Friday, November 6, 2009

Appealing Raw Avant Freebop from The Other Tet

The Other Tet? Yes. It's Bill Lowe (perhaps aptly) on the bass trombone and tuba, diving into the murky depths of those instruments with a burry sound that provides atmosphere as well as soul. On the tuba, a modern-day Ray Draper comes to mind; on the bass trombone he plays with raw poise. Taylor Ho Bynum works the trumpet and flugelhorn. He has the flurry of a modern day Don Cherry and has established himself as one of the first-call out trumpeters these days. Joe Morris walks and prevaricates on the upright bass in just the right combintion. Drummer Kwaku Kwaakye Obeng has a marvelous sounding set and evokes swing and exuberantly out percussiveness in alternation.

All this can be heard to good advantage on their recent self-titled CD on Engine. It has the direct appeal of some of the early "new thing" recordings made around New York in the mid-sixties. There's nothing slick here. It assumes the swingingly hard bopping quartet, then dismantles each playing role in such a congregation by creative deconstruction.

All the tunes have some good gritty torque, with the exception of "Cold Day Cup," which overworks the two-line motif but goes along nicely between those head segments.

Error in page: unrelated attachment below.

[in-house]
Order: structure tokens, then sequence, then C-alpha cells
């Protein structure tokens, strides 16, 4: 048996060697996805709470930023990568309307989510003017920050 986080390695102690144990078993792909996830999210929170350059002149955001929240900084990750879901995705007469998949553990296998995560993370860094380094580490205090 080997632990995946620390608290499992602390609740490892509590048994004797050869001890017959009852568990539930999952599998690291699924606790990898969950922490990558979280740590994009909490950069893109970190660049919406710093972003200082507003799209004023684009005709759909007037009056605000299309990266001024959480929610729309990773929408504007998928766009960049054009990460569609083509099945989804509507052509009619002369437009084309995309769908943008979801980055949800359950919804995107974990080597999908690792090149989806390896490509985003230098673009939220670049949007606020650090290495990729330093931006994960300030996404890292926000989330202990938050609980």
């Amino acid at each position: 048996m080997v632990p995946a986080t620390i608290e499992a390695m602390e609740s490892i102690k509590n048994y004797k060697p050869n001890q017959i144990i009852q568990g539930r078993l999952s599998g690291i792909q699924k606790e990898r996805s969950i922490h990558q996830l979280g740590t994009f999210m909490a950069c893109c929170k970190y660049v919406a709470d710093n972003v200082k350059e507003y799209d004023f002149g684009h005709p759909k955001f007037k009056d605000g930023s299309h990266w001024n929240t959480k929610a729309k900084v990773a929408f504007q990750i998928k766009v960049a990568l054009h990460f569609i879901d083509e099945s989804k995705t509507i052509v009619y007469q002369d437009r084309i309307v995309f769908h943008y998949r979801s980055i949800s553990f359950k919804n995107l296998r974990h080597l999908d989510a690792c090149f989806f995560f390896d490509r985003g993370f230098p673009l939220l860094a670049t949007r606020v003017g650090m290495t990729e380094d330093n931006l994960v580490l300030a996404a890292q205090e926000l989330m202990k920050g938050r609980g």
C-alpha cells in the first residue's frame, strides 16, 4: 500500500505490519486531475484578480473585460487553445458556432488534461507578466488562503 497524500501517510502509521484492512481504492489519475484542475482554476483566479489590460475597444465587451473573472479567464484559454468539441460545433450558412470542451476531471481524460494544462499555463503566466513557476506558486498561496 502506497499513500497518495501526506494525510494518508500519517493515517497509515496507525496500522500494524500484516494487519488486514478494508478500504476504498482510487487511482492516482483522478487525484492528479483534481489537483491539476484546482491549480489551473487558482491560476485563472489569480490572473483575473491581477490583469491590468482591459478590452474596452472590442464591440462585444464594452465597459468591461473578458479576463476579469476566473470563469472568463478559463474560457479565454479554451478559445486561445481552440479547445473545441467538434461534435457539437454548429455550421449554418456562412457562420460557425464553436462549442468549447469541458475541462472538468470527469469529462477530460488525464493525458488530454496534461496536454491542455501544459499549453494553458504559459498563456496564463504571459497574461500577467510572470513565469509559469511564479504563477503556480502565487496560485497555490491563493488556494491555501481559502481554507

All in all this is fine freebop. It churns, blusters, gives out with a belly laugh, then sets the studio on fire, only to go on to dampen the flames for a thoroughly musical clean up. I hope they record and gig together often. They have a nice sound.


  1. Your blog provides interesting and insightful information on releases I might otherwise miss, like this Other Tet one. Thanks so much.

    By the way, what's with the advertising?

  2. Thank you very much for your positive feedback. I try to get the news out for those who want to hear worthy music and it is good to know that my voice is being heard. That's why your comment means alot to me.

    I don't give away free mp3s and I don't have any gimmick so readers must be gained on the merits of my reviews alone. Between this and my other two blogs, plus my reviews for Cadence Magazine, I cover on the average about 11 releases a week, which is an enormous amount of work, since I take every recording seriously and listen to each multiple times before coming to any judgement.

    I am not paid a dime for this, at least on the blogs, and I pride myself on my independence. However, this labor costs me money. If I am to continue, at least part of my expenses and time needs to be reimbursed. So I have experimented with advertising here. The ads are chosen by Google and their appearance does not imply endorsement (or for that matter condemnation) of the products represented. I am paid a small amount if someone clicks on the ad. That's it and it's very simple. Thanks for asking.

  3. Oops, make that 15 releases a week. Typo!